Northwest hip-hop holds it down in Portland

A recent road trip took us to Portland, Ore., for the Western Regional National Association for Campus Activities (NACA) Conference. Held at the Portland Convention Center, representatives from Oregon, Utah, Washington, Montana, Northern California and Idaho colleges were all on deck looking to book the hottest acts: from indie rock bands to a hypnotist.

Seattle's hip-hop contingency consisted of two people: us.

We took as many CDs and bio's we could to hand out to perspective talent buyers. All of them were gone within 15 minutes on the first day. It seems Seattle is hotter in Portland, than it is in Seattle.

While we were there we ran into Oregon hip-hop pioneer Cool Nutz of Jus Fam Records.

He invited us to the Hip Hopalooza at Berbati's Pan, a pool hall and performance spot in downtown. In the house were Boom Bap Project, Asun, Khazm of Cyphalliance, and Abyssinian Creole reppin' for the S.E.A. Reppin' for Portland was Crenshaw, Cool Nutz and Sirens Echo.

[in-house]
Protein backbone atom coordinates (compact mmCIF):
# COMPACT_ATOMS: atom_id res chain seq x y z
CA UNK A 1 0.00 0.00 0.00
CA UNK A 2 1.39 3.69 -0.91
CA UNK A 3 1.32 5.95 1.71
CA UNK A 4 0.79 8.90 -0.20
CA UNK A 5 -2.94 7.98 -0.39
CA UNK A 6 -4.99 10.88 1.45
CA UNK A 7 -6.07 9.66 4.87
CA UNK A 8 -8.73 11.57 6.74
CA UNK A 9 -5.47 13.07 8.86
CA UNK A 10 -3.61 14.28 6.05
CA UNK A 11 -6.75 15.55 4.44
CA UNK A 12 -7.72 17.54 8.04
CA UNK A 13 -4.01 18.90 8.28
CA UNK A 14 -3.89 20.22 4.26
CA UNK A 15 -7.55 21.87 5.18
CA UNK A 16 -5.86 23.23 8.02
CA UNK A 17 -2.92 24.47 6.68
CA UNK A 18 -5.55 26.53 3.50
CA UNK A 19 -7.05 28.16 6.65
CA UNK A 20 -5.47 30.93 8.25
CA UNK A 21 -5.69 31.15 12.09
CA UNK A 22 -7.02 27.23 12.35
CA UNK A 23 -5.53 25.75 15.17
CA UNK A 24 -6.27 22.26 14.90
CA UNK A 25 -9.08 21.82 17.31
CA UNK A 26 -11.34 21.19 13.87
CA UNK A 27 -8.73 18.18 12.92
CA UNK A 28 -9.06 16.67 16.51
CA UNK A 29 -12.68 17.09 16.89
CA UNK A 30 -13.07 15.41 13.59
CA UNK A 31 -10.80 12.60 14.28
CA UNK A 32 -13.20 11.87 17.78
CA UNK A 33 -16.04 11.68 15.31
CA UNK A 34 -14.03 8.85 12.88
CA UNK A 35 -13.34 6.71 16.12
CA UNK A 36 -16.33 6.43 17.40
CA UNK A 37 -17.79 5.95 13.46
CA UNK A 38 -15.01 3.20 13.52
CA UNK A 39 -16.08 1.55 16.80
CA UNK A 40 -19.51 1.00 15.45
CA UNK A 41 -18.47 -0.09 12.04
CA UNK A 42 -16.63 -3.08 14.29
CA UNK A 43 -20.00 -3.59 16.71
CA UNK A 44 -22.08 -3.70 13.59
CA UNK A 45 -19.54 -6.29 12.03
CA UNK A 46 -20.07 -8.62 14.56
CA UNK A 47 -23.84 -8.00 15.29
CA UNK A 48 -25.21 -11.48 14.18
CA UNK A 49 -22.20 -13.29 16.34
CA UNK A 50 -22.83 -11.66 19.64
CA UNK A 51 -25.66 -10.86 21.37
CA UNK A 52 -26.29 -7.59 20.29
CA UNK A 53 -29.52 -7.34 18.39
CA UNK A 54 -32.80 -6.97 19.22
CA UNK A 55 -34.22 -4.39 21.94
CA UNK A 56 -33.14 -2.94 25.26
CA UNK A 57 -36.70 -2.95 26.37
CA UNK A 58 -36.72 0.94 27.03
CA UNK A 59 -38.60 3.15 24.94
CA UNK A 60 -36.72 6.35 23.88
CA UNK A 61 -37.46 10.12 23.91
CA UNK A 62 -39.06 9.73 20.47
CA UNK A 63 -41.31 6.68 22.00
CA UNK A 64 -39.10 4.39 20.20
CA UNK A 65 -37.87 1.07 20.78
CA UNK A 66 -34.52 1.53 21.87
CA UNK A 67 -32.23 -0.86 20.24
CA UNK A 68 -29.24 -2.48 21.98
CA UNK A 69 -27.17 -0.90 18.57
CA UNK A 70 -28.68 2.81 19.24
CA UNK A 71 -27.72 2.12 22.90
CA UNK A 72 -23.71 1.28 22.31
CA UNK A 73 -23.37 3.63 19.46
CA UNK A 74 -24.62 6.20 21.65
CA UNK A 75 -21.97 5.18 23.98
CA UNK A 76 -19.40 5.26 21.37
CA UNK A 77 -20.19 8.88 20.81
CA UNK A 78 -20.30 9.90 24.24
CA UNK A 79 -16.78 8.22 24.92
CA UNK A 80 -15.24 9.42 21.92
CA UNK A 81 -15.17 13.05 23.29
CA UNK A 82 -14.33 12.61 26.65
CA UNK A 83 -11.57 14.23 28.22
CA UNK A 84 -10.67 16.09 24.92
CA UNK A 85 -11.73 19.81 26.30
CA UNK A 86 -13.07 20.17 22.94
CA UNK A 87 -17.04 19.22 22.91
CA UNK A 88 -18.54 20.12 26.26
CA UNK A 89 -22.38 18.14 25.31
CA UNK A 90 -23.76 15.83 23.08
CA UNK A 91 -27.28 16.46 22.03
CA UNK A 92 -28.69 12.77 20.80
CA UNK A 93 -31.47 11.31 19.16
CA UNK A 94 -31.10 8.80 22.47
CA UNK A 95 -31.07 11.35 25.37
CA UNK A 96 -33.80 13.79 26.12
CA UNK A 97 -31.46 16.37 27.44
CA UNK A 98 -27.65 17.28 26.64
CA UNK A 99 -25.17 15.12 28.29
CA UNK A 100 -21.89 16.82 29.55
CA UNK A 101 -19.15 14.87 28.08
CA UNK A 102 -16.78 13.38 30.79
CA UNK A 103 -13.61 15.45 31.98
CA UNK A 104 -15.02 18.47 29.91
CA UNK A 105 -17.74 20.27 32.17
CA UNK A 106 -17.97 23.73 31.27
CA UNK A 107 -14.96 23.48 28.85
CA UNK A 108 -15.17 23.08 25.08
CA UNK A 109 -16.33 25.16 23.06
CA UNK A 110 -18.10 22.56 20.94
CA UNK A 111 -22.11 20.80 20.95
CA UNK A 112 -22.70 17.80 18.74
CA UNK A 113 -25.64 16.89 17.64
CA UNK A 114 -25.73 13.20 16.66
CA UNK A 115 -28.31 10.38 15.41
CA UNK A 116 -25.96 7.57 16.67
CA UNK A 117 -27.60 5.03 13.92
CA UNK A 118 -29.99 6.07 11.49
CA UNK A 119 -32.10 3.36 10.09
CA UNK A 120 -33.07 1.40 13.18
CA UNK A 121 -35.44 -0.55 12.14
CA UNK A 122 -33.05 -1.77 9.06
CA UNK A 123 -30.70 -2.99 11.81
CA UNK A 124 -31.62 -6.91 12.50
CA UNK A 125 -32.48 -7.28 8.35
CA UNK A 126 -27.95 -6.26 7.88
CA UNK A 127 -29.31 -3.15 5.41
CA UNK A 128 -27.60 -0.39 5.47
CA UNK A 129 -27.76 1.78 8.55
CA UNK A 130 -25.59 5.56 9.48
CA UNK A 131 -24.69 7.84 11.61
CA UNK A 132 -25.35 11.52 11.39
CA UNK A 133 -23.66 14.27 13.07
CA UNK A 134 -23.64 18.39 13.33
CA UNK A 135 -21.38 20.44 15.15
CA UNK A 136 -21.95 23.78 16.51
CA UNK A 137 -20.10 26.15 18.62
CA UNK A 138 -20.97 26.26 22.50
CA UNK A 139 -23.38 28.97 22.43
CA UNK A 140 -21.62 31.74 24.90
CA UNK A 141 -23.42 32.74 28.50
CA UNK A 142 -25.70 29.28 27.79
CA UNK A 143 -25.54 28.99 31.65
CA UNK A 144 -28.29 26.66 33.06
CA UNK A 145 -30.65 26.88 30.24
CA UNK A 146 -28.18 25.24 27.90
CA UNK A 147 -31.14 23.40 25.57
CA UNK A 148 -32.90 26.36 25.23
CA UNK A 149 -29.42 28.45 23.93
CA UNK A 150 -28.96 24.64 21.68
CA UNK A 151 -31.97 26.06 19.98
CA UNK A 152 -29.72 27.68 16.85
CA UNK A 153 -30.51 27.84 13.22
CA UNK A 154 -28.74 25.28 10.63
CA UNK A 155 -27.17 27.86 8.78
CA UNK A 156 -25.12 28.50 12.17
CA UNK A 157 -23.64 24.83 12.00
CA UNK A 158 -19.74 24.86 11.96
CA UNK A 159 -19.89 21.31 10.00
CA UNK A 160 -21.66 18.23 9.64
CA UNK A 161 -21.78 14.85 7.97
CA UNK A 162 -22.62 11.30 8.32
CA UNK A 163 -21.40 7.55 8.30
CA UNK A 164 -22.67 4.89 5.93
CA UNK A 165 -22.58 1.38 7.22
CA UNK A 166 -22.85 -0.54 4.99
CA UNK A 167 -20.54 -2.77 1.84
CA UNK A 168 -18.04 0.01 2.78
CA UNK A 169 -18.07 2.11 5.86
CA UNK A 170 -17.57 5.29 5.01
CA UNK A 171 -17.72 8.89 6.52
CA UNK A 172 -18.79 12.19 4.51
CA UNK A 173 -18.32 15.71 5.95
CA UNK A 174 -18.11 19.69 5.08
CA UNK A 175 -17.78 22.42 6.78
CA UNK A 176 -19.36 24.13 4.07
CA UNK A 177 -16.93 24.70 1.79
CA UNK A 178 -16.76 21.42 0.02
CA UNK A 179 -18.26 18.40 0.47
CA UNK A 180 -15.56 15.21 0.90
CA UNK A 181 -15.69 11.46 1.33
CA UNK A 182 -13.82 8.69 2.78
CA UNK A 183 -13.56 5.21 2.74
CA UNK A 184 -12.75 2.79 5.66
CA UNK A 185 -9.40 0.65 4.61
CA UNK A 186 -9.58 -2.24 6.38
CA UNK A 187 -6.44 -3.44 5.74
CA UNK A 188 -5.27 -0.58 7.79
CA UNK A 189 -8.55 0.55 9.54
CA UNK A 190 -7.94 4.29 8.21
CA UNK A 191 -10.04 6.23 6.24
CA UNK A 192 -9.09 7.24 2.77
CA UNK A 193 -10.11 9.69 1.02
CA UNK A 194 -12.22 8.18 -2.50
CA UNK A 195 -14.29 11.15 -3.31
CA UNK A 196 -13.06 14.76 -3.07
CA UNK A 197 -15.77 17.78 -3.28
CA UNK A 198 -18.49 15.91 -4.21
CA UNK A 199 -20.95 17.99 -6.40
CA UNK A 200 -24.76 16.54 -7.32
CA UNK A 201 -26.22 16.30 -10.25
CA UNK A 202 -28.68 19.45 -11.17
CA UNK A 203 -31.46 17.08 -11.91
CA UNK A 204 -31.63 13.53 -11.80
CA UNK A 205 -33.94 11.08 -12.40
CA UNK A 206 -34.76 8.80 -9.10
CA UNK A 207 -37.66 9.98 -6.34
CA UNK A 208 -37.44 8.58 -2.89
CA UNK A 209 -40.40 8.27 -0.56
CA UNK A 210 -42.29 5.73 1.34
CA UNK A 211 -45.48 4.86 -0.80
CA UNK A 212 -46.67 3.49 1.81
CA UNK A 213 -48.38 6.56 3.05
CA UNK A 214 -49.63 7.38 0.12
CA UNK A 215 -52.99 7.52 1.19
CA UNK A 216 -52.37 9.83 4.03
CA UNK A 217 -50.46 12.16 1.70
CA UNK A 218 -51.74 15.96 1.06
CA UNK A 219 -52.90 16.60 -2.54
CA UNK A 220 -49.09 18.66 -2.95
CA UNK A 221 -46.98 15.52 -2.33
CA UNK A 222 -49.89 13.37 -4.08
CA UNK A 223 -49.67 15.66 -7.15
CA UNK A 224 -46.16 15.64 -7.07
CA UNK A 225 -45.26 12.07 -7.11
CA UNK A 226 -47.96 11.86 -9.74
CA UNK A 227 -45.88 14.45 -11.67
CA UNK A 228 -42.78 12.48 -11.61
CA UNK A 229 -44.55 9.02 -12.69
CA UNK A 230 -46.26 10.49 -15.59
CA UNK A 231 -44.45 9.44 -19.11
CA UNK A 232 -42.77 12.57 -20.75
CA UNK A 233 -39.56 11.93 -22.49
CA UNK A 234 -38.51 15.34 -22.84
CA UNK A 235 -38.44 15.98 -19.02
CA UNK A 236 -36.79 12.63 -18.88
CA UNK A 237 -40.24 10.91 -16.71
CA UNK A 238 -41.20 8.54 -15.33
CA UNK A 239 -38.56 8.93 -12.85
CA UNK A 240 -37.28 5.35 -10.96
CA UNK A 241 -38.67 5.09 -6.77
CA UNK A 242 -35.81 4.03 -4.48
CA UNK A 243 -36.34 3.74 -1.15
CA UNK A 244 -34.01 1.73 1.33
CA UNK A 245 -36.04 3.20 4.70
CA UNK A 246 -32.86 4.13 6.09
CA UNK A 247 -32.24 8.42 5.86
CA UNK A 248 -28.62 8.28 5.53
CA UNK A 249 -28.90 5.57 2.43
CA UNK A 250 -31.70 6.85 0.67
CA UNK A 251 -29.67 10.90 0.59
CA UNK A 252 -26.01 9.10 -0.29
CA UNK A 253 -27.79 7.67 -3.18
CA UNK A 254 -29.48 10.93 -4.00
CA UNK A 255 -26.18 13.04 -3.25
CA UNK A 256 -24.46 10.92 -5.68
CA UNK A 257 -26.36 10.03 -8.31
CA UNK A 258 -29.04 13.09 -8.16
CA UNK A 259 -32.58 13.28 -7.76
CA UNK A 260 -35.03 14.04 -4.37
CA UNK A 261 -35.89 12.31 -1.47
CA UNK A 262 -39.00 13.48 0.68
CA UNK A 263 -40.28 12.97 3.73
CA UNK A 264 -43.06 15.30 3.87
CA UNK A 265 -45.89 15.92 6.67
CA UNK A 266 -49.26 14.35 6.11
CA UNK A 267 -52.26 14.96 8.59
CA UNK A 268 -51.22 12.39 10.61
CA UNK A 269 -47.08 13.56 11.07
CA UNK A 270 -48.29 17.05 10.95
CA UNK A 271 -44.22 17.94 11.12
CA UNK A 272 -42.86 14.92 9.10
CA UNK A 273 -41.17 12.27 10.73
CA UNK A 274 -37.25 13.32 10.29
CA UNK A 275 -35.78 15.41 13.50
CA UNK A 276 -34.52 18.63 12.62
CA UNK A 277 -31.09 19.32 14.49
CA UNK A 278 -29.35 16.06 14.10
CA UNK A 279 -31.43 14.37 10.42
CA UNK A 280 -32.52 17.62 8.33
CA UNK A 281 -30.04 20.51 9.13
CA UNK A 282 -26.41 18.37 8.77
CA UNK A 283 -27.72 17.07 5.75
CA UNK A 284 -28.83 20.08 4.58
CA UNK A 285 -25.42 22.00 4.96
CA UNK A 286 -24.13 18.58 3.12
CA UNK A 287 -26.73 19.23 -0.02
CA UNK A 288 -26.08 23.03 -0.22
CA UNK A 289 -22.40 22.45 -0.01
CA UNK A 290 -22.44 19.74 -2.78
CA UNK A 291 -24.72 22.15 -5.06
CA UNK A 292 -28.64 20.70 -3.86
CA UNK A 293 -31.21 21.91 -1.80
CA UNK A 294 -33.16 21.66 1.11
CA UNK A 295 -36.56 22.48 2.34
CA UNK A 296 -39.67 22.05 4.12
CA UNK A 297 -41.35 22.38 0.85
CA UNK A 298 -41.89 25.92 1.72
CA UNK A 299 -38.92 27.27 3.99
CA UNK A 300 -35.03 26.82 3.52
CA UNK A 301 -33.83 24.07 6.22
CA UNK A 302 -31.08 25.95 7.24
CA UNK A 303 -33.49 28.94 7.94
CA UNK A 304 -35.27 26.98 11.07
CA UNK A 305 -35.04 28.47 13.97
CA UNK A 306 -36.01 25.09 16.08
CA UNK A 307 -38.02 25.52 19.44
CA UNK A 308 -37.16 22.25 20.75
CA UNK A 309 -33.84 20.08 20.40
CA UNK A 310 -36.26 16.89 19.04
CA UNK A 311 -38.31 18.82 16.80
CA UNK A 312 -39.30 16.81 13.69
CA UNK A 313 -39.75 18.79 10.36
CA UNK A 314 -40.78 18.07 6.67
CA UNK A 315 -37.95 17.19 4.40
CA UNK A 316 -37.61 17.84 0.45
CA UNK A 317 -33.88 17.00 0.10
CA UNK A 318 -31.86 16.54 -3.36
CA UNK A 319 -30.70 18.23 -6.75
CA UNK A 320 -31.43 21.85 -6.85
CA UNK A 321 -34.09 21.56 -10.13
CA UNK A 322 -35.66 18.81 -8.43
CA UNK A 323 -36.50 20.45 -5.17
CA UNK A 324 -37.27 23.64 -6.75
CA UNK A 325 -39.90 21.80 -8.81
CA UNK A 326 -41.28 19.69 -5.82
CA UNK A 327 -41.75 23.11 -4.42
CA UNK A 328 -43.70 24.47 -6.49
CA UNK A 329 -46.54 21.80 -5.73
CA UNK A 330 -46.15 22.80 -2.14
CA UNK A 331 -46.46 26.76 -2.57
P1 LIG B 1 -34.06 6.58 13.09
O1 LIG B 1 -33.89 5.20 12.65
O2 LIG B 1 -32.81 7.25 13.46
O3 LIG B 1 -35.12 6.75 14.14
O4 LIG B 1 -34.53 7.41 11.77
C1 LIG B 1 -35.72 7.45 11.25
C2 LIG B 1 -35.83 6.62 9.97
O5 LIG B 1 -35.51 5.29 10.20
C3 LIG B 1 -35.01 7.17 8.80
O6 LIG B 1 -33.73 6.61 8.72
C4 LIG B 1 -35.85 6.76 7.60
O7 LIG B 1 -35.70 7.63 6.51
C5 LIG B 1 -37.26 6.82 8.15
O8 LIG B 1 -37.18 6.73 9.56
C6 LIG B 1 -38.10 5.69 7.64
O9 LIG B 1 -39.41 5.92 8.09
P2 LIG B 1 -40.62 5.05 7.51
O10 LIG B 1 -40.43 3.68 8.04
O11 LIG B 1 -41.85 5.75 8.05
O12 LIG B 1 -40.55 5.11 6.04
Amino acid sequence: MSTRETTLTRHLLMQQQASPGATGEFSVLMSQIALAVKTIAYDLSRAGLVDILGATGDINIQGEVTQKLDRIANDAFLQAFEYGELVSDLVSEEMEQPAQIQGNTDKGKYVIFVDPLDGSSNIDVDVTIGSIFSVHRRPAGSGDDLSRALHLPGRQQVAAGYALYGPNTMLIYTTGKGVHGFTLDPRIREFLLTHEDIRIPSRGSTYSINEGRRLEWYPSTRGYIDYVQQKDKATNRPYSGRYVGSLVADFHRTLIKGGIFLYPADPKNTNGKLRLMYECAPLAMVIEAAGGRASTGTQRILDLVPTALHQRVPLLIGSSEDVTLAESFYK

Sirens Echo, if you haven't heard, is off tha chain! Imagine a west coast Salt & Pepa that can sing like En Vogue. Go see them if you get a chance.

The students at the conference made their desires very clear: "We want hip hop on our campus."

They also said they wanted to see more of a variety of musical forms showcased. For a long time indie hip-hop has found a home on many college campuses in the south and the east coast regions.

The gravitational pull in Seattle and the Pacific Northwest of what Skuntdanana calls "The Hatrix" keeps artists here, unable to escape the pull.

Many world famous hip-hop acts can acredit their success to college radio and concerts on or near a campus. Now it's the Pacific Northwest's turn. Conferences like NACA ( are one possible way for artists to transcend the glass ceiling of "The Hatrix."

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